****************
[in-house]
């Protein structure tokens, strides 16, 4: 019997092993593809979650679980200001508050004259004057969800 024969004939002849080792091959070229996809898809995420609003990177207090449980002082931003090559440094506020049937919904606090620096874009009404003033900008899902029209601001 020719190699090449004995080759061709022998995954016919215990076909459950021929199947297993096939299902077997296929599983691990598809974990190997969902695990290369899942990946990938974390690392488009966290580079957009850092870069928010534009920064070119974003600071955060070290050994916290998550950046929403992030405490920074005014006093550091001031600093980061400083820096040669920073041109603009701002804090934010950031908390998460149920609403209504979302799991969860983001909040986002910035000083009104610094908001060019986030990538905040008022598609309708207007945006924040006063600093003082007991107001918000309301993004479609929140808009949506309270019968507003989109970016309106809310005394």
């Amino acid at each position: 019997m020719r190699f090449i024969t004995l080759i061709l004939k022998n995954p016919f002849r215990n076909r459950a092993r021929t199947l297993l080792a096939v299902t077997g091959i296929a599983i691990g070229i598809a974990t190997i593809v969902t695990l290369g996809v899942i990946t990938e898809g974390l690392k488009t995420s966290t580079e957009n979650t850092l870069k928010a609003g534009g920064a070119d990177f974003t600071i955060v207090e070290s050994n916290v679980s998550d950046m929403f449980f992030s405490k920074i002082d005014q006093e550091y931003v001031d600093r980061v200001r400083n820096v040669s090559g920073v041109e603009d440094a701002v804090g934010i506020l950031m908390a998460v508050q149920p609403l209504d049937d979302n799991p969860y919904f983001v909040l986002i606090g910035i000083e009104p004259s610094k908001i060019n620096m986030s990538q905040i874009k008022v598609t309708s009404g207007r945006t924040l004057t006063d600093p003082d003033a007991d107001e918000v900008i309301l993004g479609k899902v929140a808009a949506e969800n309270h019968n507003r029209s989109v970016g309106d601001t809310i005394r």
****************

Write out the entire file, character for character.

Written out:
[in-house]
């Protein structure tokens, strides 16, 4: 019997092993593809979650679980200001508050004259004057969800 024969004939002849080792091959070229996809898809995420609003990177207090449980002082931003090559440094506020049937919904606090620096874009009404003033900008899902029209601001 020719190699090449004995080759061709022998995954016919215990076909459950021929199947297993096939299902077997296929599983691990598809974990190997969902695990290369899942990946990938974390690392488009966290580079957009850092870069928010534009920064070119974003600071955060070290050994916290998550950046929403992030405490920074005014006093550091001031600093980061400083820096040669920073041109603009701002804090934010950031908390998460149920609403209504979302799991969860983001909040986002910035000083009104610094908001060019986030990538905040008022598609309708207007945006924040006063600093003082007991107001918000309301993004479609929140808009949506309270019968507003989109970016309106809310005394």
């Amino acid at each position: 019997m020719r190699f090449i024969t004995l080759i061709l004939k022998n995954p016919f002849r215990n076909r459950a092993r021929t199947l297993l080792a096939v299902t077997g091959i296929a599983i691990g070229i598809a974990t190997i593809v969902t695990l290369g996809v899942i990946t990938e898809g974390l690392k488009t995420s966290t580079e957009n979650t850092l870069k928010a609003g534009g920064a070119d990177f974003t600071i955060v207090e070290s050994n916290v679980s998550d950046m929403f449980f992030s405490k920074i002082d005014q006093e550091y931003v001031d600093r980061v200001r400083n820096v040669s090559g920073v041109e603009d440094a701002v804090g934010i506020l950031m908390a998460v508050q149920p609403l209504d049937d979302n799991p969860y919904f983001v909040l986002i606090g910035i000083e009104p004259s610094k908001i060019n620096m986030s990538q905040i874009k008022v598609t309708s009404g207007r945006t924040l004057t006063d600093p003082d003033a007991d107001e918000v900008i309301l993004g479609k899902v929140a808009a949506e969800n309270h019968n507003r029209s989109v970016g309106d601001t809310i005394r």